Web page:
This biography draws on unpublished archival material to explore the links between Stoker's life, his vampire tale, and the political, occult and sexual concerns of the 1890s. It shows how Stoker's friendship with Henry Irving led to his life being overshadowed by Irving's achievements.
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"I am here to do Your bidding, Master. I am Your slave, and You will reward me, for I shall be faithful." These words spoken by Renfield to Dracula might have been said by Bram Stoker to his boss, the mesmerizing, domineering actor Henry Irving. Stoker was such a mild-mannered, secretive man that the real subject of this acclaimed biography turns out to be the genesis of his novel Dracula, and Irving--the man who, according to Barbara Belford, inspired its famous monster. Other fascinating characters who appear in Stoker's life are Florence Stoker (courted by Oscar Wilde before Bram married her), Ellen Terry (Irving's leading lady), Walt Whitman, the aging Lord Tennyson, W. S. Gilbert, William Gladstone, Lady Speranza Wilde, her son Oscar, Queen Victoria (who knights Irving, the first actor so honored), George Bernard Shaw, and Mark Twain. As Margot Peters writes in the New York Times Book Review, "Stoker himself is pretty much swamped in these heavy seas. But as Ms. Belford's intelligent, well-written and always interesting book makes clear, Stoker lived to serve. His revenge for lifelong self-effacement was Dracula."From the Inside Flap:
The first full-scale biography of the complex man known today as the author of Dracula, but who was famous in his own time as the innovative manager of London's Lyceum Theatre, home of the greatest English actors of the day, Henry Irving and Ellen Terry.
Barbara Belford tells the story of Stoker the hidden man. On the surface: the very model of Victorian modesty, reserve, and duty, the devoted husband and father. In actuality: a man whose emotional and working energies were in large part expended on the care and cultivation of the flamboyant, mesmerizing genius of the stage, Henry Irving.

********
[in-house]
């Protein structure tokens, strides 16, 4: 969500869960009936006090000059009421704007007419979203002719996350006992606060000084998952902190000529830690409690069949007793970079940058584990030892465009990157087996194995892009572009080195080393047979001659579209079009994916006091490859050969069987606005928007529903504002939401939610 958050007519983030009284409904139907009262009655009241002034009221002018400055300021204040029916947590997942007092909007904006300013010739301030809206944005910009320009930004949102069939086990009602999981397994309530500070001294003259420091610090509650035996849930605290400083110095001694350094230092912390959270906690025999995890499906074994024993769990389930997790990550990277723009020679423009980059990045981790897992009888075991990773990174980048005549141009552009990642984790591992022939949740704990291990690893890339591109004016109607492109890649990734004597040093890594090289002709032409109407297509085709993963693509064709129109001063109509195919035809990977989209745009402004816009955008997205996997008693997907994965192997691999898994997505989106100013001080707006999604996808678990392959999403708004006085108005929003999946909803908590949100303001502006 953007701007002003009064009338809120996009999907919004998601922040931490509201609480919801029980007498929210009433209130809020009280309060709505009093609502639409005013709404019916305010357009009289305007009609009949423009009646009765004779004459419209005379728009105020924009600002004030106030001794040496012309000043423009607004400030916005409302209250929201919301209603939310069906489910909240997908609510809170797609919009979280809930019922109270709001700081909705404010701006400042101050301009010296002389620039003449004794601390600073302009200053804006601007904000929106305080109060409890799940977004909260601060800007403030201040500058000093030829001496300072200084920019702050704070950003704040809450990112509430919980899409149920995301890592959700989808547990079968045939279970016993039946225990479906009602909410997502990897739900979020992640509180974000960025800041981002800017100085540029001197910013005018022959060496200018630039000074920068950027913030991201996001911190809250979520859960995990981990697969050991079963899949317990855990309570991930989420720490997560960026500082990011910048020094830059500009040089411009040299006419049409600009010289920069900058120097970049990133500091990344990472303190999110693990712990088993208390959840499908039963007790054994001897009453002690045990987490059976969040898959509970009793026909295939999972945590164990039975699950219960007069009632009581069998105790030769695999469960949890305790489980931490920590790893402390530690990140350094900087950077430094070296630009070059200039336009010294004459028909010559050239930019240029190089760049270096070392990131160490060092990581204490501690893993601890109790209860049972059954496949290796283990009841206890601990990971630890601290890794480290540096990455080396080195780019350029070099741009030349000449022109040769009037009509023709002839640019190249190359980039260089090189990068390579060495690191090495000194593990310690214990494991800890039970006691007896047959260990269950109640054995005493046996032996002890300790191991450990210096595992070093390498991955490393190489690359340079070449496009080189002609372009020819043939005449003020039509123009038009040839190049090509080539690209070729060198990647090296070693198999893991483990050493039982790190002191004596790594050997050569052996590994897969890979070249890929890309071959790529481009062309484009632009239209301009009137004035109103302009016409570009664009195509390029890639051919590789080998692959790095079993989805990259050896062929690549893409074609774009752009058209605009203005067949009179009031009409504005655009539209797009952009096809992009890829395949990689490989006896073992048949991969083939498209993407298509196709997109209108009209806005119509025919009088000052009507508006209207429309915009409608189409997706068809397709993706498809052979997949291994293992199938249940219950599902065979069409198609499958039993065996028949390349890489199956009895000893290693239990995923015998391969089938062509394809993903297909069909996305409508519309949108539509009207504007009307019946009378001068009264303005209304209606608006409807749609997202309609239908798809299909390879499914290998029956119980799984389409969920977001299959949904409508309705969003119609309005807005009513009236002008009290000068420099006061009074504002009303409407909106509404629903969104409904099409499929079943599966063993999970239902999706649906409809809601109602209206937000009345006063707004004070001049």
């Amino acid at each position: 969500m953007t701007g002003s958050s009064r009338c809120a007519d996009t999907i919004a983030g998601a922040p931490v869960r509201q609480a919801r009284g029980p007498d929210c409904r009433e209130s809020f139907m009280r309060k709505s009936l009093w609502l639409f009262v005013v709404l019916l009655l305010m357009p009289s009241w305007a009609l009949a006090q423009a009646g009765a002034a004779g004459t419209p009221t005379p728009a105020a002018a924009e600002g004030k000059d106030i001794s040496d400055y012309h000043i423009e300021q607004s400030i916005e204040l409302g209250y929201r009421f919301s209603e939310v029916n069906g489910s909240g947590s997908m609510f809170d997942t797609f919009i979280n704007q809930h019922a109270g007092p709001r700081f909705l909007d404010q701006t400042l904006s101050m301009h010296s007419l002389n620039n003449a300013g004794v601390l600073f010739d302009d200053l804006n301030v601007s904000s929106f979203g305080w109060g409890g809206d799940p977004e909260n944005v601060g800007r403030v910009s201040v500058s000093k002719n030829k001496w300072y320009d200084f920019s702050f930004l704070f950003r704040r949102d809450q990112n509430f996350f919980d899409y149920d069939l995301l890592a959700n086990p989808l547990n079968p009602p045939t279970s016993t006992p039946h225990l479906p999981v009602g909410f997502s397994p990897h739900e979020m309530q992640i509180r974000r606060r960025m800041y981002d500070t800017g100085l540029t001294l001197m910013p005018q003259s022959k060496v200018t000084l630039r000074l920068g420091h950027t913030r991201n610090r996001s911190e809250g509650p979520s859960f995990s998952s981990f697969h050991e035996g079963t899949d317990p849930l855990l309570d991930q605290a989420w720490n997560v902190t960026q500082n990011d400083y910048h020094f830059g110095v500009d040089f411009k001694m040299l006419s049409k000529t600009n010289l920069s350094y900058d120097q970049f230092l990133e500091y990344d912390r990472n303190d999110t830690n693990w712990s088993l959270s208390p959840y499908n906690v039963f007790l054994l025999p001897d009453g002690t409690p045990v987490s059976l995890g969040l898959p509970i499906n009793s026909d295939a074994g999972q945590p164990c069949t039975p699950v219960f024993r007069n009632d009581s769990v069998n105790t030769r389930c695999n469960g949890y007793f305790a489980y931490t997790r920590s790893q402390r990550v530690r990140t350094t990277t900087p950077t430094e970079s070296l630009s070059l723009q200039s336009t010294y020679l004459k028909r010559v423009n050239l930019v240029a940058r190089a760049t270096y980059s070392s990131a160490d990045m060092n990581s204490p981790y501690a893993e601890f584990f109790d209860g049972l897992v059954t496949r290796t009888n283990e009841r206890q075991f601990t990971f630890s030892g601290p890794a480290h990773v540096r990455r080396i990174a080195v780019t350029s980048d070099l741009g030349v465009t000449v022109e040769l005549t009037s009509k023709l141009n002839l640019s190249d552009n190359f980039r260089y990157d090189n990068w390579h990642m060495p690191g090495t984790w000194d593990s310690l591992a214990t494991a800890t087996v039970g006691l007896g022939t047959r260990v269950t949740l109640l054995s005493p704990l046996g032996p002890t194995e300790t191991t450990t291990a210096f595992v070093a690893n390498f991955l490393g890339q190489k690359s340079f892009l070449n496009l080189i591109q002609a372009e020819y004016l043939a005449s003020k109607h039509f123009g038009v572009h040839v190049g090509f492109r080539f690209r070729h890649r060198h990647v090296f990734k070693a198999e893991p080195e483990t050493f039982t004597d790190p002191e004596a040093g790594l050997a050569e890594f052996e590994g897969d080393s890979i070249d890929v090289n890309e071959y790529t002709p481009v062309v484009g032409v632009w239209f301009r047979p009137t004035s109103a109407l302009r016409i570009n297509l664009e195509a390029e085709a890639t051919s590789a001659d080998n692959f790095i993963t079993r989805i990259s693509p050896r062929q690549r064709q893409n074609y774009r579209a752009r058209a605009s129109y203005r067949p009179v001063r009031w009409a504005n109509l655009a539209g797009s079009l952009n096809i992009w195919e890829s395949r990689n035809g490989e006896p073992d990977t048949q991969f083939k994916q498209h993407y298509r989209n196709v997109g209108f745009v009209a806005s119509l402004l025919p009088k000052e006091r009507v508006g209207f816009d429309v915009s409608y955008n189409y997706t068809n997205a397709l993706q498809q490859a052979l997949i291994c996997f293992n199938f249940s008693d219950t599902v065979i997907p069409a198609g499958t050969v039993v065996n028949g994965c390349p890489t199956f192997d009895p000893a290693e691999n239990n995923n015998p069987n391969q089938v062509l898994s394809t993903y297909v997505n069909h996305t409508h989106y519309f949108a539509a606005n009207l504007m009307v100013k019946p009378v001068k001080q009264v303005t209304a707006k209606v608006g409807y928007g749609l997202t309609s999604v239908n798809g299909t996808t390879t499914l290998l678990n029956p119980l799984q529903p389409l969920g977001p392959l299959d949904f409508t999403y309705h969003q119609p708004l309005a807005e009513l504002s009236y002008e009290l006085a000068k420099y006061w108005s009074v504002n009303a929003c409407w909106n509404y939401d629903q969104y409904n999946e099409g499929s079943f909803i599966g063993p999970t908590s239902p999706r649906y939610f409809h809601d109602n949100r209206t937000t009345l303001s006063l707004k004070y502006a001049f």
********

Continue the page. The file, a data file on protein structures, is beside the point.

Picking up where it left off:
We see Stoker the writer of novels and stories that were imbued with sexuality, violence, and the celebration of death -- works at opposite poles from the decorum he presented in society. And Barbara Belford shows us in Dracula a mirror of the undercurrents of Stoker's own life, as well as a masked exploration of subjects utterly forbidden in his time -- seduction, rape, necrophilia, incest, voyeurism -- universal taboos dramatized with such a myth-making edge that the novel remains resonant and unsettling almost one hundred years later.
We follow Stoker from his sickly childhood -entertained by his mother's twice-told tales of Irish hobgoblins and banshees -- to his years as a Dublin undergraduate and newspaperman, when he first wrote to his idol Wait Whitman, spilling out his innermost thoughts and beginning a lifelong correspondence that culminated in their meeting when Stoker traveled to America on tour with Irving and Ellen Terry. We see Stoker's childhood friendship with Oscar Wilde, and watch as the two young men compete for the hand of the beautiful Florence Balcombe, who became Stoker's wife. And we see Stoker in the literary and theatrical circles of Victorian London among such figures as Mark Twain, Arthur Conan Doyle, James Whistler, Lord Tennyson, and George Bernard Shaw.
Belford gives us a vivid picture of the man, his time, his London -- the domestic and theatrical worlds he lived in -- and the dark imaginary realms that were the wellspring of all his writings, especially of his enduring and enduringly fascinating Dracula.
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Book Description Weidenfeld & Nicolson, London, U.K., 1996. Cloth. Book Condition: New. Dust Jacket Condition: New. First Edition. Size: 8vo - over 7¾" - 9¾" tall. Hardback. Bookseller Inventory # 016503
Book Description Weidenfeld & Nicolson, 1996. Hardcover. Book Condition: New. Never used!. Bookseller Inventory # P110297813315